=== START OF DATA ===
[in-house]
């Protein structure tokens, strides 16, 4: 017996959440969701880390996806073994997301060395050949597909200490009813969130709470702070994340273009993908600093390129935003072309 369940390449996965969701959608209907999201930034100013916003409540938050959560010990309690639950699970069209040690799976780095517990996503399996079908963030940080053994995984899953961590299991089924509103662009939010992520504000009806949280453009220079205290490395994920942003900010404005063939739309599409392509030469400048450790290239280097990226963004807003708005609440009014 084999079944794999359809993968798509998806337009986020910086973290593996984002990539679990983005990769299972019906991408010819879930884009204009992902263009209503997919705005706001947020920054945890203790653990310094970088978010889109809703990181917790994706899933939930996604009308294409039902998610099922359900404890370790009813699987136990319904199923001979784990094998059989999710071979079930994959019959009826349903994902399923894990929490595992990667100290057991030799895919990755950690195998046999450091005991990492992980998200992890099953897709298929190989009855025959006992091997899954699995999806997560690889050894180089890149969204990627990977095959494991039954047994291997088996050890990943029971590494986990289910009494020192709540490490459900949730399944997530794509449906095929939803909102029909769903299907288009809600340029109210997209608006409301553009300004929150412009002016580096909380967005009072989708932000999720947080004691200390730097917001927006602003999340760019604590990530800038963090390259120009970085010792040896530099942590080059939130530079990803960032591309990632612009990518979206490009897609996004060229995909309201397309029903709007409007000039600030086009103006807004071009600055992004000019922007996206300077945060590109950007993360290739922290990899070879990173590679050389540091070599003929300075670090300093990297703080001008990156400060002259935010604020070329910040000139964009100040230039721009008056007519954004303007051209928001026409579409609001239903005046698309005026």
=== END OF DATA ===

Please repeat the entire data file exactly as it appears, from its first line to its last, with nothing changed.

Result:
[in-house]
């Protein structure tokens, strides 16, 4: 017996959440969701880390996806073994997301060395050949597909200490009813969130709470702070994340273009993908600093390129935003072309 369940390449996965969701959608209907999201930034100013916003409540938050959560010990309690639950699970069209040690799976780095517990996503399996079908963030940080053994995984899953961590299991089924509103662009939010992520504000009806949280453009220079205290490395994920942003900010404005063939739309599409392509030469400048450790290239280097990226963004807003708005609440009014 084999079944794999359809993968798509998806337009986020910086973290593996984002990539679990983005990769299972019906991408010819879930884009204009992902263009209503997919705005706001947020920054945890203790653990310094970088978010889109809703990181917790994706899933939930996604009308294409039902998610099922359900404890370790009813699987136990319904199923001979784990094998059989999710071979079930994959019959009826349903994902399923894990929490595992990667100290057991030799895919990755950690195998046999450091005991990492992980998200992890099953897709298929190989009855025959006992091997899954699995999806997560690889050894180089890149969204990627990977095959494991039954047994291997088996050890990943029971590494986990289910009494020192709540490490459900949730399944997530794509449906095929939803909102029909769903299907288009809600340029109210997209608006409301553009300004929150412009002016580096909380967005009072989708932000999720947080004691200390730097917001927006602003999340760019604590990530800038963090390259120009970085010792040896530099942590080059939130530079990803960032591309990632612009990518979206490009897609996004060229995909309201397309029903709007409007000039600030086009103006807004071009600055992004000019922007996206300077945060590109950007993360290739922290990899070879990173590679050389540091070599003929300075670090300093990297703080001008990156400060002259935010604020070329910040000139964009100040230039721009008056007519954004303007051209928001026409579409609001239903005046698309005026």